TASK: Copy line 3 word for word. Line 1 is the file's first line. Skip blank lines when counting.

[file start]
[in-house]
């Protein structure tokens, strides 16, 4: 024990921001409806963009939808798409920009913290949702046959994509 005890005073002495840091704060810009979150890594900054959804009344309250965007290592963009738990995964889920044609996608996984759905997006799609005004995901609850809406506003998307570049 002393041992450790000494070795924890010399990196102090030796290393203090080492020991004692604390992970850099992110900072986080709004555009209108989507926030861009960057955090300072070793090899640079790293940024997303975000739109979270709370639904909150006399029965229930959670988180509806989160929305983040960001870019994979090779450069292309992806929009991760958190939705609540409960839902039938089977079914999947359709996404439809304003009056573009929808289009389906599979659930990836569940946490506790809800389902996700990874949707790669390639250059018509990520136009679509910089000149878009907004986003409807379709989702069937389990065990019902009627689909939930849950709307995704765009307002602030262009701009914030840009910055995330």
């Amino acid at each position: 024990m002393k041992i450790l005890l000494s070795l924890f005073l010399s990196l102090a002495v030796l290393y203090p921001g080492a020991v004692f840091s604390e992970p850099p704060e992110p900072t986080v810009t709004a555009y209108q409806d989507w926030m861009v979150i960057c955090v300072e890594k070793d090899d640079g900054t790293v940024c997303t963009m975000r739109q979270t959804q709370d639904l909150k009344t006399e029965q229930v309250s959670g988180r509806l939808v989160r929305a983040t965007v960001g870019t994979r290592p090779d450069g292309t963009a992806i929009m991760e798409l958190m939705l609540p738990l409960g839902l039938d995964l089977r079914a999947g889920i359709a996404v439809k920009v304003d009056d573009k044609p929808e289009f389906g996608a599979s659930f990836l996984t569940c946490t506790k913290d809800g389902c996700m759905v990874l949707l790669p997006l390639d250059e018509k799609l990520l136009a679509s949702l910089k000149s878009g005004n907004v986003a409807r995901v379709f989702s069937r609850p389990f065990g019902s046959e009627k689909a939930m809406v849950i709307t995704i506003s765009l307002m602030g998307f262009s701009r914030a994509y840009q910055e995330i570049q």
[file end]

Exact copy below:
């Amino acid at each position: 024990m002393k041992i450790l005890l000494s070795l924890f005073l010399s990196l102090a002495v030796l290393y203090p921001g080492a020991v004692f840091s604390e992970p850099p704060e992110p900072t986080v810009t709004a555009y209108q409806d989507w926030m861009v979150i960057c955090v300072e890594k070793d090899d640079g900054t790293v940024c997303t963009m975000r739109q979270t959804q709370d639904l909150k009344t006399e029965q229930v309250s959670g988180r509806l939808v989160r929305a983040t965007v960001g870019t994979r290592p090779d450069g292309t963009a992806i929009m991760e798409l958190m939705l609540p738990l409960g839902l039938d995964l089977r079914a999947g889920i359709a996404v439809k920009v304003d009056d573009k044609p929808e289009f389906g996608a599979s659930f990836l996984t569940c946490t506790k913290d809800g389902c996700m759905v990874l949707l790669p997006l390639d250059e018509k799609l990520l136009a679509s949702l910089k000149s878009g005004n907004v986003a409807r995901v379709f989702s069937r609850p389990f065990g019902s046959e009627k689909a939930m809406v849950i709307t995704i506003s765009l307002m602030g998307f262009s701009r914030a994509y840009q910055e995330i570049q």